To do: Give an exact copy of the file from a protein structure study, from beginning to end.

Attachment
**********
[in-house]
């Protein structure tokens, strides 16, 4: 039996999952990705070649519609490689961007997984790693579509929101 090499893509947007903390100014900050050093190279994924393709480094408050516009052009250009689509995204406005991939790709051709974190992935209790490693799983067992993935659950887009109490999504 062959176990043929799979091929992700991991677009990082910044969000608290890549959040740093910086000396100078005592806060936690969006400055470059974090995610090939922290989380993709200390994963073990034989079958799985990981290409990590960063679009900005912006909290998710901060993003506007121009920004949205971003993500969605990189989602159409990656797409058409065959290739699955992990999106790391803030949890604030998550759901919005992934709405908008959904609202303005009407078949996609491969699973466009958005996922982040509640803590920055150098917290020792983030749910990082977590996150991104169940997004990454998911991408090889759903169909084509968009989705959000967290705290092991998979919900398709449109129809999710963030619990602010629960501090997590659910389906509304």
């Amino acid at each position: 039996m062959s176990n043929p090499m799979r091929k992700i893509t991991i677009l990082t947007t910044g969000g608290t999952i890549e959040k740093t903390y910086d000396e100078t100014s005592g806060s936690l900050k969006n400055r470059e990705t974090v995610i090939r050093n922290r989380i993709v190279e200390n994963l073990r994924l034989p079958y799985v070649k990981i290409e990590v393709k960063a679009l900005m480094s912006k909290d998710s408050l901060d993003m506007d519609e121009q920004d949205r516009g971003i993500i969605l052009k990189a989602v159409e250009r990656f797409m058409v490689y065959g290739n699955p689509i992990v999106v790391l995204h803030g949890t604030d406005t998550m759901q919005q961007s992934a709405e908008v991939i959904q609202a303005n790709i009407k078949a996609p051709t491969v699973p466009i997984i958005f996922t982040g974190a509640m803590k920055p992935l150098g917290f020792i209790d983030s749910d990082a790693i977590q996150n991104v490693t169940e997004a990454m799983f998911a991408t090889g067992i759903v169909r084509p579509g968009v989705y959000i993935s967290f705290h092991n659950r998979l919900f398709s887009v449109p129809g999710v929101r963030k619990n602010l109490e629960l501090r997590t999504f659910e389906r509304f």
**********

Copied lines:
[in-house]
């Protein structure tokens, strides 16, 4: 039996999952990705070649519609490689961007997984790693579509929101 090499893509947007903390100014900050050093190279994924393709480094408050516009052009250009689509995204406005991939790709051709974190992935209790490693799983067992993935659950887009109490999504 062959176990043929799979091929992700991991677009990082910044969000608290890549959040740093910086000396100078005592806060936690969006400055470059974090995610090939922290989380993709200390994963073990034989079958799985990981290409990590960063679009900005912006909290998710901060993003506007121009920004949205971003993500969605990189989602159409990656797409058409065959290739699955992990999106790391803030949890604030998550759901919005992934709405908008959904609202303005009407078949996609491969699973466009958005996922982040509640803590920055150098917290020792983030749910990082977590996150991104169940997004990454998911991408090889759903169909084509968009989705959000967290705290092991998979919900398709449109129809999710963030619990602010629960501090997590659910389906509304």
């Amino acid at each position: 039996m062959s176990n043929p090499m799979r091929k992700i893509t991991i677009l990082t947007t910044g969000g608290t999952i890549e959040k740093t903390y910086d000396e100078t100014s005592g806060s936690l900050k969006n400055r470059e990705t974090v995610i090939r050093n922290r989380i993709v190279e200390n994963l073990r994924l034989p079958y799985v070649k990981i290409e990590v393709k960063a679009l900005m480094s912006k909290d998710s408050l901060d993003m506007d519609e121009q920004d949205r516009g971003i993500i969605l052009k990189a989602v159409e250009r990656f797409m058409v490689y065959g290739n699955p689509i992990v999106v790391l995204h803030g949890t604030d406005t998550m759901q919005q961007s992934a709405e908008v991939i959904q609202a303005n790709i009407k078949a996609p051709t491969v699973p466009i997984i958005f996922t982040g974190a509640m803590k920055p992935l150098g917290f020792i209790d983030s749910d990082a790693i977590q996150n991104v490693t169940e997004a990454m799983f998911a991408t090889g067992i759903v169909r084509p579509g968009v989705y959000i993935s967290f705290h092991n659950r998979l919900f398709s887009v449109p129809g999710v929101r963030k619990n602010l109490e629960l501090r997590t999504f659910e389906r509304f």